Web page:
Zuccotti (Holocaust Odysseys: The Jews of Saint-Martin-Vesubie and Their Flight through France and Italy, 2007, etc.) pursues the undercover work by a French priest in aiding the Jews in Marseille and then Rome elude capture and death by the Nazis during World War II.
While Père Marie-Benoît’s (1895–1990) activities have been widely celebrated since the war, the extent of his network was not well-documented, and his benevolent motivation toward the Jews was not explained. Born in western France, an isolated, Catholic agricultural area twice overrun by radical republicans in French history, leaving the inhabitants tending toward monarchist views, he early on empathized with the state of being a “persecuted minority within a hostile state” and was attracted to the simple lifestyle of the Franciscan friars. After he served with distinction during World War I, his scholarly, reflective life was again interrupted by strife. Between May 1940 and June 1943, he lived and worked in the monastery of the Capuchins in Marseille, building a secret network, with associates Joseph Bass and Angelo Donati, to shelter the foreign Jews taking refuge in France. Transferred to Rome, perhaps because his work was growing too dangerous and visible, Marie-Benoît helped Jews secure documents and funds to elude roundup and deportation, earning the epithet “father of the Jews” by his protégés, as he called them. Also known as Padre Benedetto, he helped save the lives of at least 2,500 people, acting out of a true loathing for anti-Semitism. “Above all,” writes Zuccotti, “his wartime experience reveals much about the phenomenon of Jewish rescue during the Holocaust.”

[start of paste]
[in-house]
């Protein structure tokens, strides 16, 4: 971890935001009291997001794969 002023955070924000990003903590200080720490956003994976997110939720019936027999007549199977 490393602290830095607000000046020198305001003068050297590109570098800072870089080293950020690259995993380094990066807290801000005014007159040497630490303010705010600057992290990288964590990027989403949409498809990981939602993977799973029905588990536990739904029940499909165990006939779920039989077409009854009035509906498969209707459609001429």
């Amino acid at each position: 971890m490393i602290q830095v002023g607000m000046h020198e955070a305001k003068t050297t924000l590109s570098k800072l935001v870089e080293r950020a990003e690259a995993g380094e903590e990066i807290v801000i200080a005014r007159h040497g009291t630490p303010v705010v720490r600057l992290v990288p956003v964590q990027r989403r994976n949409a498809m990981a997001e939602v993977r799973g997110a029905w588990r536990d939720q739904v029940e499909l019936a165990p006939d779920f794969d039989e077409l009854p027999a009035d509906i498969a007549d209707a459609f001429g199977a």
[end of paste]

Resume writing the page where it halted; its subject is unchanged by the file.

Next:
A bright light within a dark, deeply distressing time in history.